• a baseline understanding of method and theory.
  • a cross-cultural understanding of how societies are constructed – from hunter-gatherer systems to complex state systems.
  • an appreciation for the broader intellectual traditions and datasets available – that a regional study in Mexico could hold implications for work conducted in central Italy and vice versa.
  • an understanding of ethics and best practices, realizing that their academic interests will often impact local communities and their engagement with their own history and self-identity.

These components are not easily found wholly within a single traditional department of Anthropology or Classics. The current and near future academic landscape would suggest that working towards this end to be a foolish enterprise.  Collaborative, interdisciplinary programs are the way in which these skills are best pushed forward.

At the undergraduate level, archaeology majors/minors should be done in concert with ‘cognate’ majors, such that students are able to matriculate into graduate programs that will demand a knowledge of the 4-field approach to anthropology or the tripartite adherence to Altertumswissenschaft.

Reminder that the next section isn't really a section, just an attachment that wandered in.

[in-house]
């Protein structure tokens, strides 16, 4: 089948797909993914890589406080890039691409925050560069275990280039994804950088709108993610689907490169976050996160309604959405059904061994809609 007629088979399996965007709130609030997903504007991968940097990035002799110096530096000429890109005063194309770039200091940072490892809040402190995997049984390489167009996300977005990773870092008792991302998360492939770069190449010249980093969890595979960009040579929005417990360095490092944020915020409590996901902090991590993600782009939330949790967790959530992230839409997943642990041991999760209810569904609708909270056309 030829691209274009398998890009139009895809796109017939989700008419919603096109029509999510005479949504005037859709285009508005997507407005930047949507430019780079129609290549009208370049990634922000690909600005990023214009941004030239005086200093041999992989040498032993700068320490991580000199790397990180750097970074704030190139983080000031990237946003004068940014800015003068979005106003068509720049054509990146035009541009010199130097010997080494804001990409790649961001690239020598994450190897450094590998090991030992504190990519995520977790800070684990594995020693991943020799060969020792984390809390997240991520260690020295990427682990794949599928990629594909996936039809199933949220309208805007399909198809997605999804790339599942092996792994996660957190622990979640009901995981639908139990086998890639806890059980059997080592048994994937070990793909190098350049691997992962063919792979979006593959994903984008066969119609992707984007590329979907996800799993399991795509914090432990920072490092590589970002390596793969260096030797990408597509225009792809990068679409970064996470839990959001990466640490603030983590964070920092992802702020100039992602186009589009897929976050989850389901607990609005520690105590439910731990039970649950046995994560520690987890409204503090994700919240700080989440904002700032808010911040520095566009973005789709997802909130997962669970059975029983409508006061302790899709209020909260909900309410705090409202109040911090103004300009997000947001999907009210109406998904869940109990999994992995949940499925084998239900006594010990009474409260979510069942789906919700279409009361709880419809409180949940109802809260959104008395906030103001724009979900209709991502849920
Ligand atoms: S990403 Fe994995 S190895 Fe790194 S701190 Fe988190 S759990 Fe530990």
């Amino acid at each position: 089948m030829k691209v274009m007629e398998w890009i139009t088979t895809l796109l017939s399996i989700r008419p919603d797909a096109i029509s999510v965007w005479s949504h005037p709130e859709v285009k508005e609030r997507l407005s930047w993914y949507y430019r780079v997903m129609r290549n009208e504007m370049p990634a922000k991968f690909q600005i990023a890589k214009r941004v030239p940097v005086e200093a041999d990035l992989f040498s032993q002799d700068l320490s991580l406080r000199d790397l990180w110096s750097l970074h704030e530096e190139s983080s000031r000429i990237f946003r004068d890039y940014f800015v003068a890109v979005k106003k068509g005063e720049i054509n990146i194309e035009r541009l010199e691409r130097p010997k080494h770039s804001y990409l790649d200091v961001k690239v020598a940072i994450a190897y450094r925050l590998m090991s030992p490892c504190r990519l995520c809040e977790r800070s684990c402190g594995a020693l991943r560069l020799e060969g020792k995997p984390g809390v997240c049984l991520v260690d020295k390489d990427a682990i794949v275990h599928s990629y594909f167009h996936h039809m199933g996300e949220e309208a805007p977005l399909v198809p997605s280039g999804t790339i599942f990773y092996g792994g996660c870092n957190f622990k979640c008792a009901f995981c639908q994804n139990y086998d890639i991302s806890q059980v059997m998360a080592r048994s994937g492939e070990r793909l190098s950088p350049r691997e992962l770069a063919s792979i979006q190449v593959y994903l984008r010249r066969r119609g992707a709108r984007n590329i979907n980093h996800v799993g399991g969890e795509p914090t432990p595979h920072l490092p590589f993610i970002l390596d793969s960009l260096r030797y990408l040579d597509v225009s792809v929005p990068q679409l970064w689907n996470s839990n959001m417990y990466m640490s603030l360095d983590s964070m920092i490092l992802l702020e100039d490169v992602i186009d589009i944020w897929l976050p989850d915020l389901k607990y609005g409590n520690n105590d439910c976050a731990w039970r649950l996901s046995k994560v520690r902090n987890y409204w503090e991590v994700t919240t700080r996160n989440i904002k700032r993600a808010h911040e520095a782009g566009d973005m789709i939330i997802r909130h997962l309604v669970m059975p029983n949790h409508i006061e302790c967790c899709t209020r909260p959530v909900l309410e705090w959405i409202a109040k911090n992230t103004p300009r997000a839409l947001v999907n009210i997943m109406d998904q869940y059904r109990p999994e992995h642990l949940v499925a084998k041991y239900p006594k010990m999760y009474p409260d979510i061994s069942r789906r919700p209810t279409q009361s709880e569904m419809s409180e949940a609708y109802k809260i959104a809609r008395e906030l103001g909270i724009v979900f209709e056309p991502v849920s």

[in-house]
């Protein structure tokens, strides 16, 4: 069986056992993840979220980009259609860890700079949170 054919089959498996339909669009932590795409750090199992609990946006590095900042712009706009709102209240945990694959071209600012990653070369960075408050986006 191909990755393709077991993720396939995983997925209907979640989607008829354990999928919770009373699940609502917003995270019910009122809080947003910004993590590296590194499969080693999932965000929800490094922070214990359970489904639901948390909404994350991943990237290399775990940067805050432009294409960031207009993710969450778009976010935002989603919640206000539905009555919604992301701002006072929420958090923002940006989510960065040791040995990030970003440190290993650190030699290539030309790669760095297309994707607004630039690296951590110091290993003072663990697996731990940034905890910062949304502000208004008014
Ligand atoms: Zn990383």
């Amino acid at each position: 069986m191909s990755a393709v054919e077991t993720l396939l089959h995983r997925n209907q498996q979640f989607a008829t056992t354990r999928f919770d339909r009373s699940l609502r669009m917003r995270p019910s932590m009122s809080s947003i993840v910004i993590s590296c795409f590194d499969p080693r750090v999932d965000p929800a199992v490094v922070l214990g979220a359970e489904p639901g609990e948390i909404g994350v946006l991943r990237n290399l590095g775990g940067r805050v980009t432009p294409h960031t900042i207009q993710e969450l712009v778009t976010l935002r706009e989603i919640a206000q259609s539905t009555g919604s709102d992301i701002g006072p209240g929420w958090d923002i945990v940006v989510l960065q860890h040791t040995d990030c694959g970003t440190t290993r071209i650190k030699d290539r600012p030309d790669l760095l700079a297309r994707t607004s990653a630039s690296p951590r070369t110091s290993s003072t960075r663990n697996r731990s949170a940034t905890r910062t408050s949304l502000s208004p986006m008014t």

At the graduate level, seminars and qualifying exams should focus (in part) upon questions of archaeological method and theory, in addition to core elements of ‘traditional’ disciplines.  An eye towards credentialing budding scholars in fields of study outside of their home discipline would be strategic.

In the Mediterranean, CAORC institutions are often the ‘gatekeepers’ for those pursuing research and advanced study in those regions. These need to open the entrance requirements for aspiring students beyond the traditional disciplines that they have normally depended upon. My most familiar experience is with the American School of Classical Studies (ASCSA), which up until recently required a competency in ancient Greek. The ASCSA has recently diminished the importance of ancient Greek as a qualifying element into their regular program, which is a positive step forward. However, the entrance exam’s continued focus on the traditional divisions of classics (literature, history, and archaeology) means that students trained outside of the classical tradition will be under-represented as ‘regular members’. Davis notes that the current ASCSA mission calls for a broad approach to Hellenic Studies, which is being pursued positively in a number of ways. Still, more can be done.